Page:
If I went by my feelings, there are days when I'd never get out of bed.

bsnanat2

bsnanat2

Specializes in .. 268 Posts

I have only 6 yrs of RN experience (non-traditional student in 2nd career). Graduated with honors & passed Boards for FNP in Dec, was really excited & felt ready to start learning & being a provider in the specialty practice I was hired by this spring.

Alas I have been forced (literally) to resign just recently as my "progress" was less than "they" thought it should be. Apparently I was expected to see the same complex problems as the docs and be able to deal with them without questioning despite my newby status. Was told "by now" (3 months after hire) I should demonstrate complete understanding of each of the disease processes in question down to changes that occur at the cellular level, and should be able to describe those processes verbally when questioned by the MD on the spot at any time. Same with each med down to dose & each side effect, plus the tx options and their dosages and side effects - yes this is a specialty practice not primary care. (Repeatedly told - in front of staff- that "questions indicate weakness and insecurity, why are you asking this?"). Never mind that the patients I saw stated they liked seeing an NP, and told me-and check-out staff- they felt I actually understood them better and they wanted to see me for their next visit.

Now, a couple of weeks after getting out of there, still feel shell-shocked, waking up in the middle of the night in a cold sweat with heart pounding. Right now I feel like I'm only qualified to work at a fast-food restaurant. Will take a little time to recover (hopefully only a little time). Now to find a new job, which is hard in my area even if one has tons of NP experience & confidence.

Can't imagine I'm the only one out there like this, but maybe so?

Sounds like a dangerous bunch to work with! With that kind of thinking, it was undoubtedly only a matter of time before you would've been thrown under the bus for something. My unit deals with one doc like this, but the others are great. This one will NEVER admit when he is wrong. Once he was making post-op rounds and it was pointed out to him by a patient (in full view of several staff) that he "was NOT the one who performed her surgery, so how could he comment on it?", he never missed a beat and replied that "her surgeon had told him these things and that he had been an observer for her case.":uhoh3: He is in a different practice group and the pt.'s doc hates his guts. He will never admit when he is wrong and is regarded (even by other docs) as a dangerous surgeon. You were probably done a favor here. Only a fool never asks questions and someone who doesn't think they need to ask questions is ignorant of the fact that he is a fool. I hope you find something else soon.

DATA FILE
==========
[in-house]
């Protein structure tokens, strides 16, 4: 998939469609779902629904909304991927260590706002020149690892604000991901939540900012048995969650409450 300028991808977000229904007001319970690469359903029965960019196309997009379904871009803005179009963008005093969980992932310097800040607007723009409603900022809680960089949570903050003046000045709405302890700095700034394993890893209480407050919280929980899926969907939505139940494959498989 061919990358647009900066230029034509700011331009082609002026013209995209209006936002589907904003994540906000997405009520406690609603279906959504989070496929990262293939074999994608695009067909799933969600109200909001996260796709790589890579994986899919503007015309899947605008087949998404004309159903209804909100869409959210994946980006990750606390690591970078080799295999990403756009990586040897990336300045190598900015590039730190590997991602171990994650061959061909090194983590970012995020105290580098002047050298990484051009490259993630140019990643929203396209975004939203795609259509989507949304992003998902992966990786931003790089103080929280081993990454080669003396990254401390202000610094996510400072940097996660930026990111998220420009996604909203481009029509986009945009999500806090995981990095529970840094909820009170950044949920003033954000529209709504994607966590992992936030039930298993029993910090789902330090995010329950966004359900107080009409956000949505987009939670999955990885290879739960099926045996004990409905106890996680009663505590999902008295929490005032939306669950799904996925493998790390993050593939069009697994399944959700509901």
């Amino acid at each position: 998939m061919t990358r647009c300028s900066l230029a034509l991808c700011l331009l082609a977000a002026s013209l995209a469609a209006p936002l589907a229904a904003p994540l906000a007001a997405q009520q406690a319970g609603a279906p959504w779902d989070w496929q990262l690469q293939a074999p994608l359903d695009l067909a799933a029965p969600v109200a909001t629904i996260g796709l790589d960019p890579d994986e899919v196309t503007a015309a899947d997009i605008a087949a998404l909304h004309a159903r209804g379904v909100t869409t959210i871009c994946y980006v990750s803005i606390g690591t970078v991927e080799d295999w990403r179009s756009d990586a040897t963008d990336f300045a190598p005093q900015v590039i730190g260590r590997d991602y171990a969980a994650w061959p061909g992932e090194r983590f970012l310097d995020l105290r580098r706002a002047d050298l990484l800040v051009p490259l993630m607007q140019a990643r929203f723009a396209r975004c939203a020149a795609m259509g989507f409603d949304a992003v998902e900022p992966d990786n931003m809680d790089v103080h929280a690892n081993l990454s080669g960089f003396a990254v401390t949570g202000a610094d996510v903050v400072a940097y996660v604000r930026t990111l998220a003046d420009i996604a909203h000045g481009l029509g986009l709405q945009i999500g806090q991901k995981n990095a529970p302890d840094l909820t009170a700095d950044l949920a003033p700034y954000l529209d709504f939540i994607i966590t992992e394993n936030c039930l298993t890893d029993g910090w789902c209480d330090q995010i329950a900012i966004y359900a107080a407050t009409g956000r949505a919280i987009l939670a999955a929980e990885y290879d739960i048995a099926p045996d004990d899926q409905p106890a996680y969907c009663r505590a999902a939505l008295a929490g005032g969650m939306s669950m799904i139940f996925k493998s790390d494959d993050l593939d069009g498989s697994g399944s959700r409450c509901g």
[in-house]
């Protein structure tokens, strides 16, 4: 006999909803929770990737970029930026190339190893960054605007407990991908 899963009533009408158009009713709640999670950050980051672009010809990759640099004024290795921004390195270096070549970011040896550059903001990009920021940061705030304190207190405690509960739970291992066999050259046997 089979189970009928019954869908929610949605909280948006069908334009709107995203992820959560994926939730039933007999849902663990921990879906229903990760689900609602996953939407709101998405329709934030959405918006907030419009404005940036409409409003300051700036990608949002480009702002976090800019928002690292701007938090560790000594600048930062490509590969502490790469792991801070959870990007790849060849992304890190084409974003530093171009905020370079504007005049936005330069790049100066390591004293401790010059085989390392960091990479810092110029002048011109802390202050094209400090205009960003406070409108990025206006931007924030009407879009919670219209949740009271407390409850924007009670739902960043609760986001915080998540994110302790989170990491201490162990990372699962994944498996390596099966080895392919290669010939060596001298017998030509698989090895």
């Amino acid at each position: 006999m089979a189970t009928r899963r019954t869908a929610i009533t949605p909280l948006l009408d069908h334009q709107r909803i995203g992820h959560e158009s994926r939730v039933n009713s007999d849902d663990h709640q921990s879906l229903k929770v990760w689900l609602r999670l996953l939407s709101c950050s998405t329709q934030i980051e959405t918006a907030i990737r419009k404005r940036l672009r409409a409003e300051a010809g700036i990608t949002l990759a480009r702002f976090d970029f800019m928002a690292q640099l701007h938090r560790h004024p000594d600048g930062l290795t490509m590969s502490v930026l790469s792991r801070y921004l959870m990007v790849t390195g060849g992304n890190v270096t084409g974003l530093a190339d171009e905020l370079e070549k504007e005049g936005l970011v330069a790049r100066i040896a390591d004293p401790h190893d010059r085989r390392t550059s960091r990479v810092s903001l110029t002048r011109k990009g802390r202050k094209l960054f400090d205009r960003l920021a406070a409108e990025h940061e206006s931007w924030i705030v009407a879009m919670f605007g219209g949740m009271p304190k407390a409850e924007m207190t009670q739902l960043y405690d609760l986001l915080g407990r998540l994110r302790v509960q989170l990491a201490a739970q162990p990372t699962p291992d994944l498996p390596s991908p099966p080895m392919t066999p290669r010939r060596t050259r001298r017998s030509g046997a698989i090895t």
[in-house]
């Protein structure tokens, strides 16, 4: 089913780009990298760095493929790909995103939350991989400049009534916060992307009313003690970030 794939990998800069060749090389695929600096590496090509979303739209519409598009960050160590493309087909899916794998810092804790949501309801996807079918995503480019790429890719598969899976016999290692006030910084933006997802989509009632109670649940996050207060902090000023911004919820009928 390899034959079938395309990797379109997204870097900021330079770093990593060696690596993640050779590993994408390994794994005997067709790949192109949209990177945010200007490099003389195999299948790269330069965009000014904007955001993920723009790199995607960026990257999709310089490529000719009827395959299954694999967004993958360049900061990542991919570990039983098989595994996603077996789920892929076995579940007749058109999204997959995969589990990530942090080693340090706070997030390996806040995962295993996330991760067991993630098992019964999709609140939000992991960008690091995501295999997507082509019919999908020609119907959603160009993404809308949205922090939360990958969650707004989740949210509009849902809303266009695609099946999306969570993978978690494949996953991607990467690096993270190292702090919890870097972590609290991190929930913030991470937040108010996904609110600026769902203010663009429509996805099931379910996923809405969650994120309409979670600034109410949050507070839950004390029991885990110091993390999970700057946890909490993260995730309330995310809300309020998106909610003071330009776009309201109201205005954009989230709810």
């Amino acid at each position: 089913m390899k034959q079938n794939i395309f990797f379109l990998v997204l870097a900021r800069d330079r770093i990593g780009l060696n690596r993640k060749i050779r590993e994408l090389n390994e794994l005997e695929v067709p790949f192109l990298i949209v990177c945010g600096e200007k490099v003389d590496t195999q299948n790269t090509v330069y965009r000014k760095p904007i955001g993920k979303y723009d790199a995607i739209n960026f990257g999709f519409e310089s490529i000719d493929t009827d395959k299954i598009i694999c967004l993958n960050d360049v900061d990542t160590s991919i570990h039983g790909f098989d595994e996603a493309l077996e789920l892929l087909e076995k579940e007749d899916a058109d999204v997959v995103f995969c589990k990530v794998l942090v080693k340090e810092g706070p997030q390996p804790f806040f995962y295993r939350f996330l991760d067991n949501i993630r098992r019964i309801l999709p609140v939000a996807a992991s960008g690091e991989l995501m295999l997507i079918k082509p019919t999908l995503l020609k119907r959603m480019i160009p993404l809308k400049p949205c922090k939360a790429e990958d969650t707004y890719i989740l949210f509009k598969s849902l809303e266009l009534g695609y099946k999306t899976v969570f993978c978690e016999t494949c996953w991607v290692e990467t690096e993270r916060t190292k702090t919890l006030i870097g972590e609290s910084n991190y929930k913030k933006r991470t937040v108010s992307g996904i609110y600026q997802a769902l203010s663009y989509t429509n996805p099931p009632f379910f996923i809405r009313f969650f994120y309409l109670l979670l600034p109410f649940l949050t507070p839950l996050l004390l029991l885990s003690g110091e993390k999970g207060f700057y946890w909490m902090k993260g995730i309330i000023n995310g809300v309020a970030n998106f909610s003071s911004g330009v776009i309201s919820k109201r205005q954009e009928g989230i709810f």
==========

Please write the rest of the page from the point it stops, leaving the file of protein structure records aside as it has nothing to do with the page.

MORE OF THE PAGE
Birdwatcher1

Birdwatcher1, RN

20 Posts

Thanks TraumaRUs and bsnanat2 for your thoughts and support! Much appreciated! :-)

I was in a sizeable practice, but I was their first NP and had no opportunity to work with, or shadow PAs in the other areas of the practice, which were different specialty than my own. Despite other MDs feeling like I was doing well, the ones in question did not want to spend more time training me, or so I was told (and I never was given my own desk or phone--was that a sign?).

Thinking if I had a photographic memory and nerves of pure steel it might have worked, but oh well, at this point no sense looking back!

For now working as RN at agency for about the same $. Hope to find my niche eventually, whatever that will be!

traumaRUs

traumaRUs, MSN, APRN, CNS

Specializes in Nephrology, Cardiology, ER, ICU. Has 30 years experience. 164 Articles; 21,186 Posts

Good luck. Join your state's APN organization too - great way to network and you hear the good and bad about hospitals/practices.

nomadcrna

nomadcrna, DNP, CRNA, NP

Specializes in Anesthesia, Pain, Emergency Medicine. Has 43 years experience. 730 Posts

Do you provide mid-level care? :)

Or a different level of care then the MDs you work with?

birdwatcher1 - what a bunch of idiots! I work in a very large practice (15 MDs and 5 mid-levels). With the exception of one MD, everyone was and still is very open to questions.

Did you talk with/shadow a mid-level in the practice? I shadowed two of mid-levels in my group and both were fantastic. Also - I'm the last mid-level hired and I've been there more than 5 years now - the others have all been there >10 years. That speaks well of the practice too.

traumaRUs

traumaRUs, MSN, APRN, CNS

Specializes in Nephrology, Cardiology, ER, ICU. Has 30 years experience. 164 Articles; 21,186 Posts

Well, am not sure I'm understanding what you are asking?

If its what do I do? Yes, in the dialysis units, I do exactly what the MDs do.

When I round on nephrology its in the ICUs at hospitals, while I do a similar job, I have to ask more questions just because of my lack of knowledge base.